Our analysis focuses on the investment decisions of hedge funds investing in private debt markets. Private debt investments have expanded dramatically as investments in private credit approached $600 billion globally by the end of 2016 and fund raising in private credit has grown 2.5 times the annual growth rate of private equity since 2010. Within this sector, distressed debt represents the largest investment strategy with 45% of all committed capital, and 43% of large corporate bankruptcies have one or more private debt funds acting as creditors (Ivashina et al. (2016)). As hedge funds are major investors in distressed firm debt (Aragon and Strahan (2012)), hedge funds routinely influence a wide range of bankruptcy outcomes including emergence and debt restructurings (Jiang et al. (2012) and Lim (2015)). The prevalence of these investors allows us to explore a new channel of activism in the distressed debt market not yet studied by the hedge fund or bankruptcy literature: activist influence in judicial assignment process prior to filing.
To begin our analysis, we first aggregate the judge conversion decisions for each judge over the prior three-year period, which provides us a time-varying measure of a judge’s propensity to convert a given case. We therefore evaluate whether filings involving a hedge fund creditor are consistently assigned a judge with a conversion rate different from filings without a hedge fund creditor. By focusing on the judge’s past conversions, rather than the outcome of the current case, hedge funds must be influencing the assignment process itself and not the decisions of the judge following the assignment.
To identify non-random assignment, we exploit the fact that opposing regimes (reorganization vs. liquidation) lead to different repayment outcomes among creditors: secured creditors have a well-known liquidation bias (Bergstrom et al. (2002), Ayotte and Morrison (2009), and Vig (2013)), while unsecured creditors recover more under the repayment plan in reorganization (Bris et al. (2006) and Antill (2021)). This distinction leads us to our empirical specification: we test whether unsecured hedge fund creditors are assigned a judge less likely to convert the case to a liquidation relative to a similar debtor with a secured hedge fund creditor.
To begin our analysis, we collect data on the universe of U.S. Chapter 11 bankruptcy cases during 2010-2020 from court dockets. Second, we collect information on debtor characteristics including (i) industry, (ii) size, (iii) access to public equity markets, and (iv) location. Third, for each filing, we also collect information on the bankruptcy outcomes including the (i) assigned judge, (ii) filing date and district, and (iii) conversion decision. Finally, we collect information on hedge fund debt investments in distressed firms, including debt terms, to determine whether a bankrupt firm had a hedge fund creditor at the time of filing.
Relative to other cases in the same year and court district, we estimate being assigned a judge with a 10 percentage point higher past conversion rate increases the likelihood a given case is converted to liquidation by 2.2 percentage points, equivalent to 22% of the mean conversion rate. To identify hedge fund creditors, we match cases to information on private debt agreements in the Preqin database. In total, we analyze nearly 20,000 case filings including nearly 600 cases with hedge funds acting as creditors at the time of bankruptcy filing.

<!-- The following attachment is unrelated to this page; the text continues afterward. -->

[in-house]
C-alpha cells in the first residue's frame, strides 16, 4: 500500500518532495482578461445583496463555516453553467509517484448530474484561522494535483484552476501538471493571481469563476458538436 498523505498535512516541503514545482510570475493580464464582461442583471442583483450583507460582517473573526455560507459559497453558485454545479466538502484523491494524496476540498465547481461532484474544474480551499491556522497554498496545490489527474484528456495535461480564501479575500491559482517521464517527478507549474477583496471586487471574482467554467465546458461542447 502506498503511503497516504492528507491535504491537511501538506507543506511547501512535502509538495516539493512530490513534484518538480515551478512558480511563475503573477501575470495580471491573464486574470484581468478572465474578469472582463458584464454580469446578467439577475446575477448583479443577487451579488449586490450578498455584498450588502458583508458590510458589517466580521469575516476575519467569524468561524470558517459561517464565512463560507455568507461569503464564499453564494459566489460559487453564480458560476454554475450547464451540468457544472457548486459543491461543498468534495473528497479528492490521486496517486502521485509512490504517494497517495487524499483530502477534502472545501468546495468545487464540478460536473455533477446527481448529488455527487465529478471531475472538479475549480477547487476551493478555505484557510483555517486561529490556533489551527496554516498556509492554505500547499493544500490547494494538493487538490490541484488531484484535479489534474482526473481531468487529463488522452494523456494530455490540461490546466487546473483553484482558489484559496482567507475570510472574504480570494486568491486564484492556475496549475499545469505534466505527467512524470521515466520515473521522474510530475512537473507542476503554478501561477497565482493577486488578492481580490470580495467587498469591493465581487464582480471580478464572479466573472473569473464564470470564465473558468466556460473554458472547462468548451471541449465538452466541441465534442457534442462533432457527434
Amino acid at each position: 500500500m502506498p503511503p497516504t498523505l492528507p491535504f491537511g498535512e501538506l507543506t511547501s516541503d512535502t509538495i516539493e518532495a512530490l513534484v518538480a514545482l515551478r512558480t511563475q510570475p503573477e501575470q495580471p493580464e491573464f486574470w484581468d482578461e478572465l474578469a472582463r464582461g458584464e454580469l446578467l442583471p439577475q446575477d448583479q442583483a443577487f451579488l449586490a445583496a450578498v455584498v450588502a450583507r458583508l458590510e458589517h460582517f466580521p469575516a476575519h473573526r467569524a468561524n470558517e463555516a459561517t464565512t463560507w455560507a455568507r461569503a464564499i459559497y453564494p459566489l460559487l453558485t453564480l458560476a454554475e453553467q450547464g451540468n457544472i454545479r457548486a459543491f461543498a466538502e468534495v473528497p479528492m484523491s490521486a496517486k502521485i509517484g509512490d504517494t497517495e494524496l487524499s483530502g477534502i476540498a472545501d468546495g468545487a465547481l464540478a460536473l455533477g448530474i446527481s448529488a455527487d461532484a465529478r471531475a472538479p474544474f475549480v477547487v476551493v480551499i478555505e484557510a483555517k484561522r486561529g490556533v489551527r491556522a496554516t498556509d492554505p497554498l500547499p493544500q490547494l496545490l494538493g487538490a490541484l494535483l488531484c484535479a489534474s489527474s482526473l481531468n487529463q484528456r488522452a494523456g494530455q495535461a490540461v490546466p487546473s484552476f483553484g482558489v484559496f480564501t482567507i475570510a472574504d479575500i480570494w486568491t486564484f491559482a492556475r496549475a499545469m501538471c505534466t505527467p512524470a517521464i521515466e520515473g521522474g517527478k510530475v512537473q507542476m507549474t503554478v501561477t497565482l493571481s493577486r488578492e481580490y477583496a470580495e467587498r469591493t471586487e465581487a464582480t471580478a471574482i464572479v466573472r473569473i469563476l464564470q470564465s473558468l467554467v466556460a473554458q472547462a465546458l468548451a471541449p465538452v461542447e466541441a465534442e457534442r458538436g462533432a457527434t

In our baseline findings, we estimate that relative to a hedge fund acting as a secured creditor in the same court district and year, unsecured hedge funds are assigned a judge with a 3.3 percentage point lower mean conversion rate. As we estimate a mean judge conversion rate of 10%, we estimate a 33% reduction relative to the mean. The difference is statistically significant at the one-percent level, holds after controlling for debtor characteristics, and is robust to excluding small- and medium-size debtors from the analysis. In addition, we find that unsecured hedge fund claimants are assigned a preferable judge more commonly when the hedge fund invested shortly before the bankruptcy filing, suggesting a portion of hedge funds choose to invest explicitly to influence the filing.
In order for creditor investments to predict future judicial assignment, creditors must be able to convince the debtor to file when optimal. As equity holders and management have the same financial preferences for reorganization over liquidation as unsecured creditors (White (1989) and Eckbo et al. (2016)), we argue it is only unsecured creditors that should be able to influence the time of filing. In line with this argument we find no evidence that filings involving a secured hedge fund are assigned a different judge than otherwise similar cases. Furthermore, among the unsecured creditors, we show the effects are greatest when the hedge fund is directly or indirectly connected to the board of directors of the debtor at the time of filing, providing further support for the role of communication between debtor and creditor. Last, we confirm our results continue to hold when excluding involuntary bankruptcies that are filed by the creditor.